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Over the past fifteen years, I began to see in my practice a growing number of clients with fertility problems. They came to me with complaints of depression, anxiety, troubled marriages, feelings of isolation and sadness. With time, their story was revealed: at the core of it all was infertility.
Gradually their stories of frustration, discouragement, and grief would unfold -- months of disappointment, roller coaster emotions, surgeries, miscarriages, and uncomfortable treatments that left them doubting their own identity as a woman.
They began avoiding settings where they would see children and babies. Shopping malls, holiday gatherings, family reunions, and church, all once pleasurable, were now painful reminders of their childlessness.
Perhaps most distressing was the pain experienced in the face of unwitting comments and questions from family, friends, even strangers.
As time went on, they found themselves increasingly isolated with grief, shame, and deep disappointment in a body that failed to provide the most valuable gift life can offer — a child.
That is when I began an in-depth study into the field of infertility counseling, - textbooks, seminars, ongoing education and membership in organizations like Resolve and the American Society of Reproductive Medicine. I facilitated groups of individuals and couples going through infertility; worked with medical support staff serving this population, served on the panel for a UT doctoral student’s dissertation on assessing psychological and gender responses to infertility; and most recently served as guest speaker at a conference in Austin, Texas, “Re-conceiving Hope.” My topic was “Reproductive Trauma: Signs, Symptoms and Strategies to Help.”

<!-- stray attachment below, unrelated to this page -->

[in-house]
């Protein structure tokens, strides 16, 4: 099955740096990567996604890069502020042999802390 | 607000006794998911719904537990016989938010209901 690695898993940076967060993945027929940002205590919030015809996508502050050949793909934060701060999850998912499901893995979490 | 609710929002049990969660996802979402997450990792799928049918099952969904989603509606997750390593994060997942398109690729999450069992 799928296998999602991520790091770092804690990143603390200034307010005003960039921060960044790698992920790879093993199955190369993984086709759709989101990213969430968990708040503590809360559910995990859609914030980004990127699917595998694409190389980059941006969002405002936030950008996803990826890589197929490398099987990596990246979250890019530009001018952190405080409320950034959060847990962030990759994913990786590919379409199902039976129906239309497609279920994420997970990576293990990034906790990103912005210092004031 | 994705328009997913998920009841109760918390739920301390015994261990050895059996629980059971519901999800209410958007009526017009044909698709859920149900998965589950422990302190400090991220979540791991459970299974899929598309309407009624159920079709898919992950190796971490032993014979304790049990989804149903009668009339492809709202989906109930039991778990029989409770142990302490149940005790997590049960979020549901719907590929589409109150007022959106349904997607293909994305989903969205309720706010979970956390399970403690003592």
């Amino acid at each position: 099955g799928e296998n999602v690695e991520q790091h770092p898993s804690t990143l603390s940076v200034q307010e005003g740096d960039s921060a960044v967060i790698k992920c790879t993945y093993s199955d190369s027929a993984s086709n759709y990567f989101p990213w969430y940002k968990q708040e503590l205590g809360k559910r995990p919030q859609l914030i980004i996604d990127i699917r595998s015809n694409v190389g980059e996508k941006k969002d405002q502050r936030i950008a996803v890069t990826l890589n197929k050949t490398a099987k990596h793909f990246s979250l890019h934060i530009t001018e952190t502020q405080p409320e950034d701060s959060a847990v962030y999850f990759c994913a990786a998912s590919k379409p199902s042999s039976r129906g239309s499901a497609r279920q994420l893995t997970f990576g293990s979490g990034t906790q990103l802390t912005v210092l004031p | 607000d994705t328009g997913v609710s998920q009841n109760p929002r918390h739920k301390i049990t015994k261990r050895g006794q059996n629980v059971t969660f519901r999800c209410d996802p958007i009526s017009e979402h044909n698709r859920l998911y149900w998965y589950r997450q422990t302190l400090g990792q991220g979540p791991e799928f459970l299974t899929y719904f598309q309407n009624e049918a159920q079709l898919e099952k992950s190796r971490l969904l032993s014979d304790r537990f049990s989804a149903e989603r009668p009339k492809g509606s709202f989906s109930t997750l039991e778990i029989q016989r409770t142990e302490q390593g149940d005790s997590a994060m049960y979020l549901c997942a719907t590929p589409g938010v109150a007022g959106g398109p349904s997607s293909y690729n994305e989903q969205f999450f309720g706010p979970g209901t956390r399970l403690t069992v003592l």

Today, I have devoted a significant part of my clinical practice to walking this path with the people who come to see me. They seek help coping with the trauma of infertility, miscarriages, stillbirths, and the treatments themselves, powerful medications with difficult side effects, injections, surgeries, and painful procedures. All can be forgotten quickly if they result in a healthy pregnancy, but when they don’t . . . Then there are decisions whether to keep trying, or not.
In addition to providing therapy for these individuals, I conduct the screening consultations prior to third party assisted reproduction technologies with couples or single individuals seeking pregnancy. I conduct psychological evaluations with anonymous egg donor candidates, known egg or sperm or embryo donors. And I meet with groups comprised of intended parents and their donor or gestational carrier family.
Through the many encounters I have had with people struggling with infertility and the donors and gestational carriers dedicated to helping them, I have come to appreciate the depth and the drive of the human spirit to create life, and am honored to serve as one part in that amazing and painful journey.